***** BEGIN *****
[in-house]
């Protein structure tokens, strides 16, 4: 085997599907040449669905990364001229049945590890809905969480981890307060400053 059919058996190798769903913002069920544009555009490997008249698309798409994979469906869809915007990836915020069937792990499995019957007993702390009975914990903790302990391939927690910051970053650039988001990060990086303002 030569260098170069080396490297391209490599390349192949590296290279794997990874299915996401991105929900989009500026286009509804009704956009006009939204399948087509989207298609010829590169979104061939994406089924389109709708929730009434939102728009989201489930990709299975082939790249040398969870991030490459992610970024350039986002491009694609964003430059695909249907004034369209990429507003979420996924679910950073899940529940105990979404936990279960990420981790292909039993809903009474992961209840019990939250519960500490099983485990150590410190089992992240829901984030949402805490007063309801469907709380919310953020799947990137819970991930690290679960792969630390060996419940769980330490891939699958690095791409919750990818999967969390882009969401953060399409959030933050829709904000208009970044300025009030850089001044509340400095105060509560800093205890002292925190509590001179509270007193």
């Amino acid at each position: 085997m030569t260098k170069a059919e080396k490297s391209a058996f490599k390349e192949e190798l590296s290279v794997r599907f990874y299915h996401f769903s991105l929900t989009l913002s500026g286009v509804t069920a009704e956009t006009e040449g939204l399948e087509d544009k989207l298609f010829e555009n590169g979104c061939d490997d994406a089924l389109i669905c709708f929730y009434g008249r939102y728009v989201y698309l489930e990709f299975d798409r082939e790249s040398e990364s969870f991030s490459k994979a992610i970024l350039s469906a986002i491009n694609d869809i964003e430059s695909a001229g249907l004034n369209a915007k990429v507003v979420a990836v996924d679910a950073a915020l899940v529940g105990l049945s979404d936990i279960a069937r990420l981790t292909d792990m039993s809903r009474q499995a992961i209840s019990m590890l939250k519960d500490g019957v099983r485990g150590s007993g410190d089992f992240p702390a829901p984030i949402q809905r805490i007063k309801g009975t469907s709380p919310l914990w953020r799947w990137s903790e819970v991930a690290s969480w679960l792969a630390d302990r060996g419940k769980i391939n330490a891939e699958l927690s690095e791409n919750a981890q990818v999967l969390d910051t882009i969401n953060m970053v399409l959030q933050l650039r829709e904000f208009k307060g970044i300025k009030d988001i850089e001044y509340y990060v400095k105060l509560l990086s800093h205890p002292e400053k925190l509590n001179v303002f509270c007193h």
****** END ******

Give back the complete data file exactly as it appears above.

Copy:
[in-house]
């Protein structure tokens, strides 16, 4: 085997599907040449669905990364001229049945590890809905969480981890307060400053 059919058996190798769903913002069920544009555009490997008249698309798409994979469906869809915007990836915020069937792990499995019957007993702390009975914990903790302990391939927690910051970053650039988001990060990086303002 030569260098170069080396490297391209490599390349192949590296290279794997990874299915996401991105929900989009500026286009509804009704956009006009939204399948087509989207298609010829590169979104061939994406089924389109709708929730009434939102728009989201489930990709299975082939790249040398969870991030490459992610970024350039986002491009694609964003430059695909249907004034369209990429507003979420996924679910950073899940529940105990979404936990279960990420981790292909039993809903009474992961209840019990939250519960500490099983485990150590410190089992992240829901984030949402805490007063309801469907709380919310953020799947990137819970991930690290679960792969630390060996419940769980330490891939699958690095791409919750990818999967969390882009969401953060399409959030933050829709904000208009970044300025009030850089001044509340400095105060509560800093205890002292925190509590001179509270007193």
């Amino acid at each position: 085997m030569t260098k170069a059919e080396k490297s391209a058996f490599k390349e192949e190798l590296s290279v794997r599907f990874y299915h996401f769903s991105l929900t989009l913002s500026g286009v509804t069920a009704e956009t006009e040449g939204l399948e087509d544009k989207l298609f010829e555009n590169g979104c061939d490997d994406a089924l389109i669905c709708f929730y009434g008249r939102y728009v989201y698309l489930e990709f299975d798409r082939e790249s040398e990364s969870f991030s490459k994979a992610i970024l350039s469906a986002i491009n694609d869809i964003e430059s695909a001229g249907l004034n369209a915007k990429v507003v979420a990836v996924d679910a950073a915020l899940v529940g105990l049945s979404d936990i279960a069937r990420l981790t292909d792990m039993s809903r009474q499995a992961i209840s019990m590890l939250k519960d500490g019957v099983r485990g150590s007993g410190d089992f992240p702390a829901p984030i949402q809905r805490i007063k309801g009975t469907s709380p919310l914990w953020r799947w990137s903790e819970v991930a690290s969480w679960l792969a630390d302990r060996g419940k769980i391939n330490a891939e699958l927690s690095e791409n919750a981890q990818v999967l969390d910051t882009i969401n953060m970053v399409l959030q933050l650039r829709e904000f208009k307060g970044i300025k009030d988001i850089e001044y509340y990060v400095k105060l509560l990086s800093h205890p002292e400053k925190l509590n001179v303002f509270c007193h």